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in Piaget's theory, actions or mental representations that organize knowledge


Piagetian concept of the incorporation of new information into existing schemes


Piagetian concept of adjusting schemes to fit new information and experiences


Piaget's concept of grouping isolated behaviors and thoughts into a higher-order system, a more smoothly functioning cognitive system


cognitive conflict that occurs when a child is trying to understand the world


a mechanism that Piaget proposed to explain how children shift from one stage of thought to the next

sensorimotor stage

the first of Piaget's stgaes, which lasts from birth to about 2 years of age; infants construct an understanding of the world by coordinating sensory experiences with motoric actions

simple reflexes

Piaget's first sensorimotor substage, which corresponds to the first month after birth

simple reflexes

sensorimotor substage in which sensation and action are coordinated primarily through reflexive behaviors

first habits and primary circular reactions

Piaget's second sensorimotor substage, which develops between 1 and 4 months of age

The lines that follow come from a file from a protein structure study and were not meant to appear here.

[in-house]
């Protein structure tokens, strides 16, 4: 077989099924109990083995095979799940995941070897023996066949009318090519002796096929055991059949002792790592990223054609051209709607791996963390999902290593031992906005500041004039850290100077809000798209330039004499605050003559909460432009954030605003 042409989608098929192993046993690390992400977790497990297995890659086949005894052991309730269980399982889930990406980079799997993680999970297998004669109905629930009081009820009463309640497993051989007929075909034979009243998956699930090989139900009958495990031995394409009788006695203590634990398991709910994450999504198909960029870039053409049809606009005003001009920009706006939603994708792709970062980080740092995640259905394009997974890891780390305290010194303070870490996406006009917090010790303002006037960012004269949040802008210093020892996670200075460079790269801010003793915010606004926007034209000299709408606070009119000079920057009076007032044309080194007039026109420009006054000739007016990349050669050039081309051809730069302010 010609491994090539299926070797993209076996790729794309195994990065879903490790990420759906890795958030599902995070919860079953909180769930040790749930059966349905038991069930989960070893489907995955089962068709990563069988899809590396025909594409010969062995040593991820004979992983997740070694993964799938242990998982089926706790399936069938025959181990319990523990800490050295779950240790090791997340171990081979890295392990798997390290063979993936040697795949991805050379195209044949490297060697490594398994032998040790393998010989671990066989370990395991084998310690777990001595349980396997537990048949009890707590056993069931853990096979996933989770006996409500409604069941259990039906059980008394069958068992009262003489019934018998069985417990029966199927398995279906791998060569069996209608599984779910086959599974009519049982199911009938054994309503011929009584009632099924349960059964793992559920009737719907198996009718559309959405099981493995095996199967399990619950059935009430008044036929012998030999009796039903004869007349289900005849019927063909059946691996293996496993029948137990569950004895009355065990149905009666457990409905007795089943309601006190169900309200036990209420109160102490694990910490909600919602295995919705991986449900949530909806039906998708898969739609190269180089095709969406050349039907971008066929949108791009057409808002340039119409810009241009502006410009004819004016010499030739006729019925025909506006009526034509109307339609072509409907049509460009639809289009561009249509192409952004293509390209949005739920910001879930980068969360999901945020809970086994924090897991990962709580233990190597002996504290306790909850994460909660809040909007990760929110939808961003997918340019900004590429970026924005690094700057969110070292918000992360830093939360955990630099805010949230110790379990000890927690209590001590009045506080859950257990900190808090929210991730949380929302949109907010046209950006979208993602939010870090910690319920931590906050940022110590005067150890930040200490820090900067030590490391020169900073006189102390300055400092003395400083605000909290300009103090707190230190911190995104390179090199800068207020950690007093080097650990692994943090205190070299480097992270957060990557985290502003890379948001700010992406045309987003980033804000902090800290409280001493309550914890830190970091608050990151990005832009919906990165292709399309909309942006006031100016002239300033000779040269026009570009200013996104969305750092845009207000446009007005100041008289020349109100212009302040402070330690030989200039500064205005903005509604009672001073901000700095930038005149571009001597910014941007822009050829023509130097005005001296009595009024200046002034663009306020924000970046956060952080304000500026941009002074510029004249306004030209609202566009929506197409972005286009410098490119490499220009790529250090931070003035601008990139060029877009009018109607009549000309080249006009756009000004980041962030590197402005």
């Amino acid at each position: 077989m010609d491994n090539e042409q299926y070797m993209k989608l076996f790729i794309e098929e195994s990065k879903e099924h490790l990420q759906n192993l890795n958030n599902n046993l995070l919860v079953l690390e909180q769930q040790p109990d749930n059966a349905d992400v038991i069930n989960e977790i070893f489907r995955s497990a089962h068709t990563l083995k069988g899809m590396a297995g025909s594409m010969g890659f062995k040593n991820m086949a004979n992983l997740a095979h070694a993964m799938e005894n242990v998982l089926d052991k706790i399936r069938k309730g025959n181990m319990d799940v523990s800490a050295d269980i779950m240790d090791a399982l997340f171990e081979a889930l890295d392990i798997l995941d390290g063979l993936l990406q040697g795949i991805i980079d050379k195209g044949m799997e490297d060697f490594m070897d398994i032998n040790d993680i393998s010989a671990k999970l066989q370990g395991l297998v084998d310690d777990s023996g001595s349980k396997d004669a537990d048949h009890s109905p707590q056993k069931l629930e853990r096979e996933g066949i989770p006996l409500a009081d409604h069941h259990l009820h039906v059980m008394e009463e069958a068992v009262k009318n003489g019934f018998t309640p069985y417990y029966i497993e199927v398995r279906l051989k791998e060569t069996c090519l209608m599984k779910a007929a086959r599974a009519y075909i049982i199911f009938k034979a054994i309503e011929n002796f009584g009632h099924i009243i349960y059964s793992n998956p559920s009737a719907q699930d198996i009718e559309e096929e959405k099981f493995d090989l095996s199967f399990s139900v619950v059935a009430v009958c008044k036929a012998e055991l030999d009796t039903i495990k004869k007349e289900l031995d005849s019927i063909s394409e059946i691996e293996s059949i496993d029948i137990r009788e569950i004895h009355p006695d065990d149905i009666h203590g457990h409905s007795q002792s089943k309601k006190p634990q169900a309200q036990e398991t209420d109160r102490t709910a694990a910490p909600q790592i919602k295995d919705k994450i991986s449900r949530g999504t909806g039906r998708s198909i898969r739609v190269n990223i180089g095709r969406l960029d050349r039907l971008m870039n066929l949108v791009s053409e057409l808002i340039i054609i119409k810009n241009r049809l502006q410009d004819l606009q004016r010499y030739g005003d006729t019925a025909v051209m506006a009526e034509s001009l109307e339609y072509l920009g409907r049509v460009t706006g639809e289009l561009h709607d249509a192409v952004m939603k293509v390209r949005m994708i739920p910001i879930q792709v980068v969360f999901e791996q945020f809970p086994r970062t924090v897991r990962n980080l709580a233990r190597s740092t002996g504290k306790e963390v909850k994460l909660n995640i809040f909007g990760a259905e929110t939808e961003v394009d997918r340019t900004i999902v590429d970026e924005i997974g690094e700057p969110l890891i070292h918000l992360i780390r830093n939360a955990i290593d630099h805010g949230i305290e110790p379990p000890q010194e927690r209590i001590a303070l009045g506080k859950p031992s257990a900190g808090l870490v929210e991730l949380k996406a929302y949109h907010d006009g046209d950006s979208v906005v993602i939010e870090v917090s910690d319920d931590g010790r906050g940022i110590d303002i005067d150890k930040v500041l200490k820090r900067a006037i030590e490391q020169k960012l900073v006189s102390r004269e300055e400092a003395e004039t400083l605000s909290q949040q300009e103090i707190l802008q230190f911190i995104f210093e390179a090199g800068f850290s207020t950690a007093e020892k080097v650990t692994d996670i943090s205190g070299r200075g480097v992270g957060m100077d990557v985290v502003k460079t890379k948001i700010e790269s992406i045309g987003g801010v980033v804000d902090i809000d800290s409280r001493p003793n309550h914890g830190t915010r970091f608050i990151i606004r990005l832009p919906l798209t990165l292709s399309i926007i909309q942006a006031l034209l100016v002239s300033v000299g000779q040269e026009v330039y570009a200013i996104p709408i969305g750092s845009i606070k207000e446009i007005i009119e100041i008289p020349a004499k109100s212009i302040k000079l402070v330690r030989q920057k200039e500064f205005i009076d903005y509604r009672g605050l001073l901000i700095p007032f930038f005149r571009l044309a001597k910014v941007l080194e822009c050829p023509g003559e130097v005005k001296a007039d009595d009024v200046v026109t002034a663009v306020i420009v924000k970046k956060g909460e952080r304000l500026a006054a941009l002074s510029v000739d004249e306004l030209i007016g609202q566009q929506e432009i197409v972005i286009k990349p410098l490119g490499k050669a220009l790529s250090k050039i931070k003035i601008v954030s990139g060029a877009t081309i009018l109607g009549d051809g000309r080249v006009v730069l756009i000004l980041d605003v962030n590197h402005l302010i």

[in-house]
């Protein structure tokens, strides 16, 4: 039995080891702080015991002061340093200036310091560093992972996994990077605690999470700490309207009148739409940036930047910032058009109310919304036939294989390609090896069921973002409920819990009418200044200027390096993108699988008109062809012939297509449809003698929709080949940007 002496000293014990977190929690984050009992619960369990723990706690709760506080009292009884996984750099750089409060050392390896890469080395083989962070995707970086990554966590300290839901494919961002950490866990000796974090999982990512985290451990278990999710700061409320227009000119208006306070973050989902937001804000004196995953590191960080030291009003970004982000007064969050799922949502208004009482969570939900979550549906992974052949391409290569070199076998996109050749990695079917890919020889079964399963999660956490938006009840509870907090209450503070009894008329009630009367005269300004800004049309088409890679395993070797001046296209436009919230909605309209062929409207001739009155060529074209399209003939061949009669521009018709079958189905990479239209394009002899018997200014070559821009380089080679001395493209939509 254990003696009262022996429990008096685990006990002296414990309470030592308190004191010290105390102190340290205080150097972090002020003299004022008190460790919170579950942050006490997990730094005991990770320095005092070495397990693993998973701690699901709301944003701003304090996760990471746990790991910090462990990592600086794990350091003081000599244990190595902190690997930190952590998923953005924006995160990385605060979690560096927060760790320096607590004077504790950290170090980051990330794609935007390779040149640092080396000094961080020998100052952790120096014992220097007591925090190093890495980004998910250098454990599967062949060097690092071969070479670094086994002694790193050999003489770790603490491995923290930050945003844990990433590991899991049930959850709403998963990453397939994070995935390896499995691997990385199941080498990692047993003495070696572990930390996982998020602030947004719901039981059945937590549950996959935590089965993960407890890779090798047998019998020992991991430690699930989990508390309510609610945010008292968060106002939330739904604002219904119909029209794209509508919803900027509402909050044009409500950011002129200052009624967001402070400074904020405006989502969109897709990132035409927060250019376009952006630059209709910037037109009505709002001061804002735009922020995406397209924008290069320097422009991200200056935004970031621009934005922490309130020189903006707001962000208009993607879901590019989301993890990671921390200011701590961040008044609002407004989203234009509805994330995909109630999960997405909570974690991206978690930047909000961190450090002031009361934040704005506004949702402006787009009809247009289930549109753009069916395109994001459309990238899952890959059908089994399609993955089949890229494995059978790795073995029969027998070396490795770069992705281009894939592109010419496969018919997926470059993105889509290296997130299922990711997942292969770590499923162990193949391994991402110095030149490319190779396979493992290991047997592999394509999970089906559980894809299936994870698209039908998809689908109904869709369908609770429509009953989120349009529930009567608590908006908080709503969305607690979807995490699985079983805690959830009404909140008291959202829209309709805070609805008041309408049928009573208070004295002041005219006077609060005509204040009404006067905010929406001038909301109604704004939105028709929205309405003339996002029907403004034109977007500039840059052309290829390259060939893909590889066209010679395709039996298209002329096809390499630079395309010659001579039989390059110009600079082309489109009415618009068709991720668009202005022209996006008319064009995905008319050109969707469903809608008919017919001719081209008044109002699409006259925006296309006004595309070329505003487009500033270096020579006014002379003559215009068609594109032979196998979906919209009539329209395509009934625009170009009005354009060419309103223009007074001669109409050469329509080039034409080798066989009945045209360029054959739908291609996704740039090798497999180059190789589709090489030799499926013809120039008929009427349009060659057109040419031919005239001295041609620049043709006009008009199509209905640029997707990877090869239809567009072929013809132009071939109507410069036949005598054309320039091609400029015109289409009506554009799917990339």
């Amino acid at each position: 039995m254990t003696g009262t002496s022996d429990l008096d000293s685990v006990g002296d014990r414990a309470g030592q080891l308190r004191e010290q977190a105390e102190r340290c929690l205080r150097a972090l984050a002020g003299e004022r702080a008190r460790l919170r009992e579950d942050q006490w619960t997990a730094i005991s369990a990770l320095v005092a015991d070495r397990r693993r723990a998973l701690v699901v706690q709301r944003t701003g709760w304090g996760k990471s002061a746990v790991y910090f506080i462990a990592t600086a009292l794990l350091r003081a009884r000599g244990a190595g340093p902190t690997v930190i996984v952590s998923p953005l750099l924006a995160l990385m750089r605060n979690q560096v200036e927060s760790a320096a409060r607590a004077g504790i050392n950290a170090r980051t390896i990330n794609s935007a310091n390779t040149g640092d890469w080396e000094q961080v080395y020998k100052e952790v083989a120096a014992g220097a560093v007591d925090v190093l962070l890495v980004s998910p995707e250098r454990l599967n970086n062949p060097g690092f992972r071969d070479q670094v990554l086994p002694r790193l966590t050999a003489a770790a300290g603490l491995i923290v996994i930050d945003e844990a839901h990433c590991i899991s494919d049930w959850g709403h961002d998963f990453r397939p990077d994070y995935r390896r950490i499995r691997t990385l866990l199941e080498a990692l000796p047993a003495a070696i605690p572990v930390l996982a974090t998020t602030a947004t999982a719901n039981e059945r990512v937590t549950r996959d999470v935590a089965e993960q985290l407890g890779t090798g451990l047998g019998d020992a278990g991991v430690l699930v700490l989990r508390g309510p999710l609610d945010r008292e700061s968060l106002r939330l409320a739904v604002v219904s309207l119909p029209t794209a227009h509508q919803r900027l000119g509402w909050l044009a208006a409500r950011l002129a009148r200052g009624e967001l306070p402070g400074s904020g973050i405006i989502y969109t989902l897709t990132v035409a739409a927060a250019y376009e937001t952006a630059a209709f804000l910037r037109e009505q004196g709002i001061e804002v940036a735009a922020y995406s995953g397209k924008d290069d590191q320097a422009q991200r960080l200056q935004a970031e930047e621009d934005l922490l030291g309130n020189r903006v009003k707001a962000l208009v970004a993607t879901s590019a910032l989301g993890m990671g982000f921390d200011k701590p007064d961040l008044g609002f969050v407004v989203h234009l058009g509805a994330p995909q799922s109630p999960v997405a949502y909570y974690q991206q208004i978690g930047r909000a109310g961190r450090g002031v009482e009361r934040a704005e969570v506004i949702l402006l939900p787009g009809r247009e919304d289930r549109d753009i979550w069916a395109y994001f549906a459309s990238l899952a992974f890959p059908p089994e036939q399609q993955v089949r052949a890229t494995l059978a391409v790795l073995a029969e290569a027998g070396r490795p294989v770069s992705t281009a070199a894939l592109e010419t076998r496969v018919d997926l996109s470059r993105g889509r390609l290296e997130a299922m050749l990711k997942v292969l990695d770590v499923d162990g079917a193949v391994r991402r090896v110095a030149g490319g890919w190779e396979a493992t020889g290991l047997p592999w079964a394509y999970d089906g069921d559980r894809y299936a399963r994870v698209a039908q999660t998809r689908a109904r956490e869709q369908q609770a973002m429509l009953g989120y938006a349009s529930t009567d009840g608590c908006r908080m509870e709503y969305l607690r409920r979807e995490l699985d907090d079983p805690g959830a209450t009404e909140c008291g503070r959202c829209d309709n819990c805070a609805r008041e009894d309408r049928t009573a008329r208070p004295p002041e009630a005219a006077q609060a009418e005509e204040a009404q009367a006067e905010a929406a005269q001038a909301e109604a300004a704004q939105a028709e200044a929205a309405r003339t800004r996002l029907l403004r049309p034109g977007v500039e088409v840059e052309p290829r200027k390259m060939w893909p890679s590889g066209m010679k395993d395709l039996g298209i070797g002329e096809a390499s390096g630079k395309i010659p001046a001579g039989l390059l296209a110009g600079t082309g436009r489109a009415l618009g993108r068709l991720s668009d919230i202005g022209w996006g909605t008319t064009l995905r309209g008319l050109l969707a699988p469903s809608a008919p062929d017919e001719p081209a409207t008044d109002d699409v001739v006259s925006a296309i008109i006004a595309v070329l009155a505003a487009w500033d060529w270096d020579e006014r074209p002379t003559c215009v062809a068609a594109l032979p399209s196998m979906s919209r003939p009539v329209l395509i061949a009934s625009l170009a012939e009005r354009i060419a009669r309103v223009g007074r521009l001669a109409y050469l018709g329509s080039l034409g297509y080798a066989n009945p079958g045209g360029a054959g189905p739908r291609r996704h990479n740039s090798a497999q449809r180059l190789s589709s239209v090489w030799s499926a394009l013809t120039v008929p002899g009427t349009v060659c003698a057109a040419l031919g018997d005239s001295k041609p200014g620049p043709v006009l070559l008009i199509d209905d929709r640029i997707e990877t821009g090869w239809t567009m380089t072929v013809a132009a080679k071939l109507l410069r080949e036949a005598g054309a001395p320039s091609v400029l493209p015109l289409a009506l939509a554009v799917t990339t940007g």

first habits and primary circular reactions

sensorimotor substage in which the infant coordinates sensation and two types of schemes: habits and primary circular reactions


scheme based on a reflex that has become completely separated from eliciting stimulus

circular reaction

repetitive action

primary circular reaction

scheme based on the attempt to reproduce an event that initially occurred by chance

secondary circular reactions

Piaget's third sensorimotor substage, which develops between 4 and 8 months

secondary circular reactions

sensorimotor substage in which the infant becomes more object-oriented, moving beyond preoccupation with the self

coordination of secondary circular reactions

Piaget's fourth sensorimotor substage, which develops between 8 and 12 months of age

coordination of secondary circular reactions

actions become more outwardly directed, and infants coordinate schemes and act with intentionality

tertiary circular reactions, novelty, and curiosity

Piaget's fifth sensorimotor stage, which develops between 12 and 18 months of age

tertiary circular reactions, novelty, and curiosity

Piaget's sensorimotor substage in which infants become intrigued by the many properties of objects and by the many things they can make happen to objects

internalization of schemes

Piaget's sixth sensorimotor substage, which develops between 18 and 24 months

internalization of schemes

Piaget's sensorimotor substage in which the infant develops the ability to use primitive symbols

object permanence

understanding that objects continue to exist even when they cannot be seen, heard, or touched

A-not-B error

occurs when infants make the mistake of selecting the familiar hiding place A rather than the new hiding place B as they progress into substage 4 in Piaget's sensorimotor stage

core knowledge approach